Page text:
LUDLOW - The snow is melting, the debris of late fall is
showing, and now there's no excuse to put off painting the patio,
which is why the Okemo Valley Regional Chamber of Commerce held its
first home and garden show in Ludlow's community center on April 6
OVRCC executive director Marji Graf said there hadn't been such
an event in southern Vermont for some time.
"There was one in northern Vermont, and Manchester used to hold
one in southern Vermont, but they don't do that anymore," Graf
said. "We had a lot of interest. I don't think I could have taken
any more vendors because of the space."
Besides area home and garden venues showing their wares, several
specialists held seminars on topics from beekeeping and composting
to hooking rugs and selecting paint.
Ruxana Oosman, of Ruxana's Home Interiors in Rutland, gave the
presentation on selecting paint. She said consumers need to do a
little preliminary work before making their selections.
"Don't select your paint at the counter," Oosman said. "You
should bring samples home to see how the colors will actually look
in your home. You should paint a card or posterboard to see how a
color looks in different light and in different parts of the
Oosman also advised avoiding amateur home design blogs.
"My degree is in interior design," she said. Most of "those
people don't have any experience, and they're wrong. They're just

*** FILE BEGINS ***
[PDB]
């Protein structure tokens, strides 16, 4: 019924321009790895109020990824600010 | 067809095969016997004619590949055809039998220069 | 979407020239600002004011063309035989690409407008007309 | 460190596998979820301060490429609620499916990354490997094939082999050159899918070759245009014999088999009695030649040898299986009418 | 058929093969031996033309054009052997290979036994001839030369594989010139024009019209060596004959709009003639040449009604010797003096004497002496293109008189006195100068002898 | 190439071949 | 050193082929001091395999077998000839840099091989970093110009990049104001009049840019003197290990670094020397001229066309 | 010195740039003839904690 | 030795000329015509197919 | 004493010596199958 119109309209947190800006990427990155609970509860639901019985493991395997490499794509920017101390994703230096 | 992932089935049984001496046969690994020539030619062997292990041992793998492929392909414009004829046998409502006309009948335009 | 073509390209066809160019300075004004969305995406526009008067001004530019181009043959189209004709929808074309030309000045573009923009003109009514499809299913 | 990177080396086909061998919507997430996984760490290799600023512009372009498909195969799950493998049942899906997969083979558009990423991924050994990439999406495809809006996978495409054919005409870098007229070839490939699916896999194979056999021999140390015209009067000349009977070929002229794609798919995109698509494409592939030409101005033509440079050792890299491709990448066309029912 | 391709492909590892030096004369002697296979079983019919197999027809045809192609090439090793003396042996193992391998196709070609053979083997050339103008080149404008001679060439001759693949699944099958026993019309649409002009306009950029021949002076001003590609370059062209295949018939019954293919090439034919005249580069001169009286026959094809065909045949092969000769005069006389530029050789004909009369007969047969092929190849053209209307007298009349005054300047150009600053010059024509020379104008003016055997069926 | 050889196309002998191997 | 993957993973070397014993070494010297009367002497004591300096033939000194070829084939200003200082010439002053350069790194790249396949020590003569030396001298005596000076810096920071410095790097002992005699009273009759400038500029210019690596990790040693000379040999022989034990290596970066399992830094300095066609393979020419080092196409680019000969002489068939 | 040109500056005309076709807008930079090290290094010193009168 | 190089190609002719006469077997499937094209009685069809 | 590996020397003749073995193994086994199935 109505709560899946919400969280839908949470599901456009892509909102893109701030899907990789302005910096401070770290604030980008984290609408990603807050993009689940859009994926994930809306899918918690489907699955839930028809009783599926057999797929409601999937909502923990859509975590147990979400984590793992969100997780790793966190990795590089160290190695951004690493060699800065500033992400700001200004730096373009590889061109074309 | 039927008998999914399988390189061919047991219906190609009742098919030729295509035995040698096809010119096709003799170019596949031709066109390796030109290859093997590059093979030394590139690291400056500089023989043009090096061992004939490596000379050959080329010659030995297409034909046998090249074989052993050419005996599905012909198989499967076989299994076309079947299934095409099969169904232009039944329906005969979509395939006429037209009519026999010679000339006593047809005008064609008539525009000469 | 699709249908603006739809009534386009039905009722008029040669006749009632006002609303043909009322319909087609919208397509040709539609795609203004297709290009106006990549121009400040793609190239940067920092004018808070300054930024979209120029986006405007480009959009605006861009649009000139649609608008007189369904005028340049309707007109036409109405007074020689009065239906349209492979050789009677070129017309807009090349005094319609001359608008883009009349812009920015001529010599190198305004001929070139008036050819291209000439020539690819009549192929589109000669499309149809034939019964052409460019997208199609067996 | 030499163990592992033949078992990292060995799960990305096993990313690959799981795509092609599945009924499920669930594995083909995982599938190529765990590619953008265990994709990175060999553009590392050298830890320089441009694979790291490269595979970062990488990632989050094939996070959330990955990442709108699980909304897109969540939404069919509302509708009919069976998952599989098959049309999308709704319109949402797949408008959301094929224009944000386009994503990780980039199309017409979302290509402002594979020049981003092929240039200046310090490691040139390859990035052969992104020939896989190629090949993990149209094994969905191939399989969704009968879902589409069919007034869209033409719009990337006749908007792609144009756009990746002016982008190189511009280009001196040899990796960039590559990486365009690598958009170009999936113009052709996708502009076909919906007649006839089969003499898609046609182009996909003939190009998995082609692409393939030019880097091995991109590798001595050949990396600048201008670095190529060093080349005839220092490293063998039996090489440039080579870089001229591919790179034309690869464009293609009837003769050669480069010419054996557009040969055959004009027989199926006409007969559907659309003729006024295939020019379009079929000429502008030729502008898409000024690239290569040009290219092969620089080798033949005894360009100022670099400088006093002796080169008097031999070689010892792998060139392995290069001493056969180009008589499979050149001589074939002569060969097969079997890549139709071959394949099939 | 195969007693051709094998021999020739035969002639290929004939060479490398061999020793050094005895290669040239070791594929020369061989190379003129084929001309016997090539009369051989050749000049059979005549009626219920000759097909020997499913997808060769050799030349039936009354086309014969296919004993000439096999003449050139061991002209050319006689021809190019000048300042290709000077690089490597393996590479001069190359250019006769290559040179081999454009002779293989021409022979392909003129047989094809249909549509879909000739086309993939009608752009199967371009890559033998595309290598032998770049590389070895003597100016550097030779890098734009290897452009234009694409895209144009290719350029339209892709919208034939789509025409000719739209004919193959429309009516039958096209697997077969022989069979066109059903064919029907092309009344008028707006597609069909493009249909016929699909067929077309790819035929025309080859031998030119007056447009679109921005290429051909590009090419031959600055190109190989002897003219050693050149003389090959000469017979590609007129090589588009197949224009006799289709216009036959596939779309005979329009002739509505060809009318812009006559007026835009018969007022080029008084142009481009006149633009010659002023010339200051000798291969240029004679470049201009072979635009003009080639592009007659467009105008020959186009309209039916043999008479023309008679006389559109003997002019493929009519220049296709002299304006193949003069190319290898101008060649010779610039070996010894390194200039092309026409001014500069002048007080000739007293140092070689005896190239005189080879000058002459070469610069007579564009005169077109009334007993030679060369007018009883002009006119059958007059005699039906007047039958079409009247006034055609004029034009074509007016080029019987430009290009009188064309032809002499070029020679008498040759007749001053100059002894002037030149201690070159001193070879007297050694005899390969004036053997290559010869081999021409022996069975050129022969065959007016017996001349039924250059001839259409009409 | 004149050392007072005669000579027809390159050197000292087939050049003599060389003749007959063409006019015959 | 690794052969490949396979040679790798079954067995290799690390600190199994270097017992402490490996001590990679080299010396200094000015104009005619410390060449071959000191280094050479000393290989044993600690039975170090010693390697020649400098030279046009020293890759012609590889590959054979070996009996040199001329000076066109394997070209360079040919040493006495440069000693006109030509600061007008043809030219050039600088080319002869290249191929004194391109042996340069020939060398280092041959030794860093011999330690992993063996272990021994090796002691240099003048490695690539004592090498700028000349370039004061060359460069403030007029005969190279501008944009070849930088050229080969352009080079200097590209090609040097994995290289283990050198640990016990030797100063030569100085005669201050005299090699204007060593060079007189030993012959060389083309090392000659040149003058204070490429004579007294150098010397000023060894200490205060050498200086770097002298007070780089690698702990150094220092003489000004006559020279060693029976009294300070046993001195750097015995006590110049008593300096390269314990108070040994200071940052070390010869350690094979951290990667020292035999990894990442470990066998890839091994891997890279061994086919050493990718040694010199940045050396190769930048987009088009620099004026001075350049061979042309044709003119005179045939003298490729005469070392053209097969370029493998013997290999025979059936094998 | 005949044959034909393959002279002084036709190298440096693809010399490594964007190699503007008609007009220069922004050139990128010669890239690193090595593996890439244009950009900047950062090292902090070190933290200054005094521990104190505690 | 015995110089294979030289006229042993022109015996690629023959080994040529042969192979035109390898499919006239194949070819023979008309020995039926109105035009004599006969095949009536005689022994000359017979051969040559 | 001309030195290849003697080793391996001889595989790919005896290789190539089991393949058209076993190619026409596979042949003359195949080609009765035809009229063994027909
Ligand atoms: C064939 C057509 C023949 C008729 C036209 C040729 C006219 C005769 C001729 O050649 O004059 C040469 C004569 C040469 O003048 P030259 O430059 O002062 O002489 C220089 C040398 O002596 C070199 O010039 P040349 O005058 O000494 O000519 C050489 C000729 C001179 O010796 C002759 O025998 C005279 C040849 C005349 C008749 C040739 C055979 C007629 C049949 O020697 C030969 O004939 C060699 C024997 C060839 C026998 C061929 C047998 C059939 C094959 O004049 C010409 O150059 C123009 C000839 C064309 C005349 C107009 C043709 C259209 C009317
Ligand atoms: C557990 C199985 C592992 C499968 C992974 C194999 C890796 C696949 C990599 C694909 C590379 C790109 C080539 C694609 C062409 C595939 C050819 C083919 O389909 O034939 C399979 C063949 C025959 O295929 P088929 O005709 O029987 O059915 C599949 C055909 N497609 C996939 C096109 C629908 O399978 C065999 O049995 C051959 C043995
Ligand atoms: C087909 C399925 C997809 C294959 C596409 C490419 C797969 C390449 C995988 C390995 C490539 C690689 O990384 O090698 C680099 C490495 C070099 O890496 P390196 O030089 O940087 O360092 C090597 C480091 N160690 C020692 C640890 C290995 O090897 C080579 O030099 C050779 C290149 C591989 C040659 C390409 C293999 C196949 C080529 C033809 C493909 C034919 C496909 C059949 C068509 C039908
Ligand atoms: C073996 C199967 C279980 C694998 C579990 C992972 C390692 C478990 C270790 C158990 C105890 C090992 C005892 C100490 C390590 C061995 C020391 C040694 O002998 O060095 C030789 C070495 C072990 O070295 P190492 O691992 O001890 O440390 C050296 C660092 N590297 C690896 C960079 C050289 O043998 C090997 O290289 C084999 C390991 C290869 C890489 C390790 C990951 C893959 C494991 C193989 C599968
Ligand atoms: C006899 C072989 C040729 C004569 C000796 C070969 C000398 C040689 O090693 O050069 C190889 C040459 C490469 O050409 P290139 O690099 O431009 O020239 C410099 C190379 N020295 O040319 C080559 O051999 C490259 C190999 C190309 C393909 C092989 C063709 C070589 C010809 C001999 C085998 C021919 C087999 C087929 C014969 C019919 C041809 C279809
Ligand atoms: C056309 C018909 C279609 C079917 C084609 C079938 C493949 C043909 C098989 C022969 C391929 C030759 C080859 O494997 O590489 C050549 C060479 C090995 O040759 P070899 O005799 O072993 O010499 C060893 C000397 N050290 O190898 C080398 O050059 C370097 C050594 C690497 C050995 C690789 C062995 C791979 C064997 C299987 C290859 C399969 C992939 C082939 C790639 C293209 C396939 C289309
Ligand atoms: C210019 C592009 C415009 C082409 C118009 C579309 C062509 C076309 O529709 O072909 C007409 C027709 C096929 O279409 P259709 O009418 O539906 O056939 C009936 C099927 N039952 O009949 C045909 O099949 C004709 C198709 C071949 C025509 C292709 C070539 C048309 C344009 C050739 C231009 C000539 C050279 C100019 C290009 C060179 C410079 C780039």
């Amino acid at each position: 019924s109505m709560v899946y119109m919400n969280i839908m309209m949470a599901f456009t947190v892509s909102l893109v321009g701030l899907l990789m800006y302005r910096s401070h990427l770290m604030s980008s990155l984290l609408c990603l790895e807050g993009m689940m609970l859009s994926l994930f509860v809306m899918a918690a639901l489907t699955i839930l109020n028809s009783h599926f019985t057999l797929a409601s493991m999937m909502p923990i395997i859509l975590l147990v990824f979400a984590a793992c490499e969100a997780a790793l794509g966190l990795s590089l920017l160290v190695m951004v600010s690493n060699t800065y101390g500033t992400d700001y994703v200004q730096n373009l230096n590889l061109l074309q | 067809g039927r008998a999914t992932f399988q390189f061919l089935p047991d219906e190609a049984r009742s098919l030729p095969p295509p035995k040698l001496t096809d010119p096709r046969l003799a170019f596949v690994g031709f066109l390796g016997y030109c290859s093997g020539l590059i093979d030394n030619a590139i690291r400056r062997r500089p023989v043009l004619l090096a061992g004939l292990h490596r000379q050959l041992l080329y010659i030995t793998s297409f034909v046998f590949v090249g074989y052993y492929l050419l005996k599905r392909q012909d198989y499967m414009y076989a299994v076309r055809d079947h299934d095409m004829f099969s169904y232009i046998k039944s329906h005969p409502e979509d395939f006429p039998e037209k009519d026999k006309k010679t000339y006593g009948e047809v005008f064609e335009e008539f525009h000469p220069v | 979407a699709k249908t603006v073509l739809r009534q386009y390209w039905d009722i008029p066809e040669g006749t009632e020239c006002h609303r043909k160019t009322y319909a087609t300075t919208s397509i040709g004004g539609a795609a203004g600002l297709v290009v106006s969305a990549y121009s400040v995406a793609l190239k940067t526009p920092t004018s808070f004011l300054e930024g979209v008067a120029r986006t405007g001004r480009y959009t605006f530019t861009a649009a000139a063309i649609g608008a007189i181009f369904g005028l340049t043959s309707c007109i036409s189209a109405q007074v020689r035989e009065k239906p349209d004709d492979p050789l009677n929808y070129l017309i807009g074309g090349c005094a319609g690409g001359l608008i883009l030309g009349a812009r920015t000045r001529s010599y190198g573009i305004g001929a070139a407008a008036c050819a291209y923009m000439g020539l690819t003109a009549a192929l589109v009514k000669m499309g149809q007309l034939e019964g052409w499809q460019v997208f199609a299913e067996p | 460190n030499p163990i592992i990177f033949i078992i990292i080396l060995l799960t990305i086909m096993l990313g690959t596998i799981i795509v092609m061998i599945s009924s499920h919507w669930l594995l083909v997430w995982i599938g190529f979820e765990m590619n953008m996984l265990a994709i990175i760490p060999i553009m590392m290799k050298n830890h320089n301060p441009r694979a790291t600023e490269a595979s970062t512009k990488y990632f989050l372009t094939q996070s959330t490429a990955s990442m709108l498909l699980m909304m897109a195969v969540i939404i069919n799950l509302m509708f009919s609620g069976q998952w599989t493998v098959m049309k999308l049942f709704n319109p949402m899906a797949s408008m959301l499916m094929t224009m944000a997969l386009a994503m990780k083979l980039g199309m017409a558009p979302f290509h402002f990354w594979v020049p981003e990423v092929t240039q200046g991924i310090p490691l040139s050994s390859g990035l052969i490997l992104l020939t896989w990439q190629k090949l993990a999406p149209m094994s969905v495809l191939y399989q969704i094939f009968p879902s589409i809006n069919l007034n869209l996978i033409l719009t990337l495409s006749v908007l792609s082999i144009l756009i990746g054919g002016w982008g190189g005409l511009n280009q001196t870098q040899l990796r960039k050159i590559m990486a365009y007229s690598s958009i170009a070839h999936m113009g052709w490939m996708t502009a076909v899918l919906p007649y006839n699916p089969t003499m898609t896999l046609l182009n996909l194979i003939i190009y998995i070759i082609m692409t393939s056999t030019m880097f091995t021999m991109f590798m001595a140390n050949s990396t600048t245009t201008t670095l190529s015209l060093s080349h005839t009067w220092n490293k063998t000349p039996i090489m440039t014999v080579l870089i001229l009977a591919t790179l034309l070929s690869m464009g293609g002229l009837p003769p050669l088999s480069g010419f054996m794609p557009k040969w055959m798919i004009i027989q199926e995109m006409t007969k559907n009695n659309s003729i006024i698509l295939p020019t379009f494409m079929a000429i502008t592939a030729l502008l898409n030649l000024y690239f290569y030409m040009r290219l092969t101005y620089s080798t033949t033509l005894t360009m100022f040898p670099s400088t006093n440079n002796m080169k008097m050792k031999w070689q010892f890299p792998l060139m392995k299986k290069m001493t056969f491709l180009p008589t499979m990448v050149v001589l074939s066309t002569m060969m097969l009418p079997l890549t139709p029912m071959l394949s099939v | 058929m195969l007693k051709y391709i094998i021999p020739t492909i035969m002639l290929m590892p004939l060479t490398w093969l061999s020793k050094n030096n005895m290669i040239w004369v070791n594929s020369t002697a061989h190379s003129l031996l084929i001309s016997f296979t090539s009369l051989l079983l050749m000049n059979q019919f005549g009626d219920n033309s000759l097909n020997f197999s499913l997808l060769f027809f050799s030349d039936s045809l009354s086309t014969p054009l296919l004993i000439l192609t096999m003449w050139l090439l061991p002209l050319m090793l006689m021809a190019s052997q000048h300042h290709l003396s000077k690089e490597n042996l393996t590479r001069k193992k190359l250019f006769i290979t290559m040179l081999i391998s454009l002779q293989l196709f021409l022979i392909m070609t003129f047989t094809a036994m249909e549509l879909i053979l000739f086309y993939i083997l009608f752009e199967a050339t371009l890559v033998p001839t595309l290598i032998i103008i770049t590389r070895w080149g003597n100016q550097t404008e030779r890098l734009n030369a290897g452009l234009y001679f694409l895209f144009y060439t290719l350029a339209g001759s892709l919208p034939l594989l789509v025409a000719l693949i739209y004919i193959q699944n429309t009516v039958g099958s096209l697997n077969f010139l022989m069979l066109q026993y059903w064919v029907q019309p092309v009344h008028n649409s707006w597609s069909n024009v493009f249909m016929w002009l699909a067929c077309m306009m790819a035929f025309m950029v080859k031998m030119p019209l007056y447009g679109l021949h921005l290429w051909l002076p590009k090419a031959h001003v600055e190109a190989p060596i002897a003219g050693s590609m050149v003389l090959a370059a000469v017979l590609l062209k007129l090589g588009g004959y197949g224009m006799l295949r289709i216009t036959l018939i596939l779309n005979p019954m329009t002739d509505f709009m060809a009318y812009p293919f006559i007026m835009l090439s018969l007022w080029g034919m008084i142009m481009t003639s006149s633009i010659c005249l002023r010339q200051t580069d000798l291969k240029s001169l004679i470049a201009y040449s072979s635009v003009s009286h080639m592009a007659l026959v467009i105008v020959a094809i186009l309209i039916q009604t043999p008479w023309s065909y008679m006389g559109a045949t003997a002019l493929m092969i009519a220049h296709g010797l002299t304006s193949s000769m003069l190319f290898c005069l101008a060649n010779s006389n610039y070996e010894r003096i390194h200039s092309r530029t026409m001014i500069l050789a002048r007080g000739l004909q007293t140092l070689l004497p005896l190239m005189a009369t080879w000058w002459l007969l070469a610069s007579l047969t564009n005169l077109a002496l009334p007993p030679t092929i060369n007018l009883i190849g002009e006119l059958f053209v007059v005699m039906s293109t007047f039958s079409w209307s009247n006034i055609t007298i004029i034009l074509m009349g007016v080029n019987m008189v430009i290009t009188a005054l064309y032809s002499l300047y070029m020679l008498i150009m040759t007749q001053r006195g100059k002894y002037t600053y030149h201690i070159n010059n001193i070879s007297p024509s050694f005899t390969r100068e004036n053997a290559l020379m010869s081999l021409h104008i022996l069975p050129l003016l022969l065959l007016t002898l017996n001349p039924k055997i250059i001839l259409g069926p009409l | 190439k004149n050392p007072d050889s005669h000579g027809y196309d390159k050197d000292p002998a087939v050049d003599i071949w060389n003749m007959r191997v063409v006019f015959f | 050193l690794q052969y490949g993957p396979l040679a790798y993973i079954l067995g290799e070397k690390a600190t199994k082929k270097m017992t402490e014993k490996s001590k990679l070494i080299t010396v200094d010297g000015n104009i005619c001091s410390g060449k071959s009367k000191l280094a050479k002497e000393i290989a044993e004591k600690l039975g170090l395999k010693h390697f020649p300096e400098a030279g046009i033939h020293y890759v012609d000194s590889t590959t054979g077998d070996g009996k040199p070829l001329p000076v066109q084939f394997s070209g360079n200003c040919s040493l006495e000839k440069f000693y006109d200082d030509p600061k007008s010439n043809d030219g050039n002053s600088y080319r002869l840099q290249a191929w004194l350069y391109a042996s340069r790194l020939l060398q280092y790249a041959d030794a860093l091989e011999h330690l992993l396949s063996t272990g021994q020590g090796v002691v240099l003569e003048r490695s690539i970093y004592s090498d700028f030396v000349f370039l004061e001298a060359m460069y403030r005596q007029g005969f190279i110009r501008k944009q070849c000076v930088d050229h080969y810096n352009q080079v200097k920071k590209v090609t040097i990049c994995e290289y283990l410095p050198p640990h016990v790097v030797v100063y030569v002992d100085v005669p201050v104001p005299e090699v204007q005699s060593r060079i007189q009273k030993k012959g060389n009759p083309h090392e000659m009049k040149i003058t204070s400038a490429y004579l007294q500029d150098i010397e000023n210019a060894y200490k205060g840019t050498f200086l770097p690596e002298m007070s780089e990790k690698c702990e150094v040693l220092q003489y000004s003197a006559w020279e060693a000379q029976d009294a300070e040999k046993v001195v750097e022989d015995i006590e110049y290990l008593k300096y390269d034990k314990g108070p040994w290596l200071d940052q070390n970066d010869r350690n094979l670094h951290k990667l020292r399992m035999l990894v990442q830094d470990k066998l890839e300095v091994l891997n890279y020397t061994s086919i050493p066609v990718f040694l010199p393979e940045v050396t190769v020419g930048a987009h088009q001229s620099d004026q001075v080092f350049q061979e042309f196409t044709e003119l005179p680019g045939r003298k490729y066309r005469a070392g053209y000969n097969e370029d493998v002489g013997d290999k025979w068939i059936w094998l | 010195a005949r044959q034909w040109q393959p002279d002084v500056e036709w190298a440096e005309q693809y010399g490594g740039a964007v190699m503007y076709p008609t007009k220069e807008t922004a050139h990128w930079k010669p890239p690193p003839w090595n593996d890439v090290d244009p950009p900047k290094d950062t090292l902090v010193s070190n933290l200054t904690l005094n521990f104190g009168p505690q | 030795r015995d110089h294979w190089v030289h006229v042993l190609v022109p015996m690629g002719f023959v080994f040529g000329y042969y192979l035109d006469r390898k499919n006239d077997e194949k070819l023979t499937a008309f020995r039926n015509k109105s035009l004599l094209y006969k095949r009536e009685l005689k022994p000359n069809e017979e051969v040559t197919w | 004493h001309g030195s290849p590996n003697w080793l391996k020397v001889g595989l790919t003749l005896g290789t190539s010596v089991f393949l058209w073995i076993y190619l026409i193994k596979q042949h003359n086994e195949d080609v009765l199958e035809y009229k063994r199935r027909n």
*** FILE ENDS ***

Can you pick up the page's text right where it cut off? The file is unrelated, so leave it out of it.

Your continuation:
trying to attract paid advertising."
LaValley's Building Supply sent one of its paint managers, Becky
Parker, to the home show.
"Everybody's getting ready for spring," she said. "We've been
getting a lot of inquiries about roofing, and of course this is the
season for replacement doors and windows."
Parker said she was pleased to see the high turnout for the
"We hold our own home show in Rutland, and our New Hampshire
stores do one," she said. "I think this one is a great idea."
Gloria Benson of Cuttingsville, who runs Gloria's Pantry and is a
member of the Chamber, was also there. She runs a farm and makes a
number of popular food products.
"I'm 100 percent Vermont-made local," Benson said. "We recently
moved into a bigger place. Right now, I'm doing a lot of pies. We
have fruits and vegetables, and I have chickens so we can sell
Cavendish resident Diane Vergi said she was there to learn about
beginning a bee hive.
"I have a little greenhouse," she said. "I've become worried
about our pollinators, and other beneficials. We lost 90 percent of
our bat population, and I want to do my part."
Vergi said she wants to create a microenvironment where local
species can survive and thrive.
"I've put up a bat house," she said, "and already I have two
living in there."
Al Davis, of Proctorsville, said he didn't have any particular
projects going, but wanted to see what was available.
"I just wanted to see what's happening," he said. "We're going
from one season to the next."
Mitch Rudman runs the High Falls Furniture Co. in Chester. He
makes custom furniture in the style of late 19th and early 20th
century antiques, but he's branching out. He's developed a cheese
cutter that relies on magnets instead of a mechanism, which makes
cleaning and storing it a lot easier.
"This is my first home show," he said. "I don't do a lot
locally, and I'm here to make connections. This is a great idea and
a great space."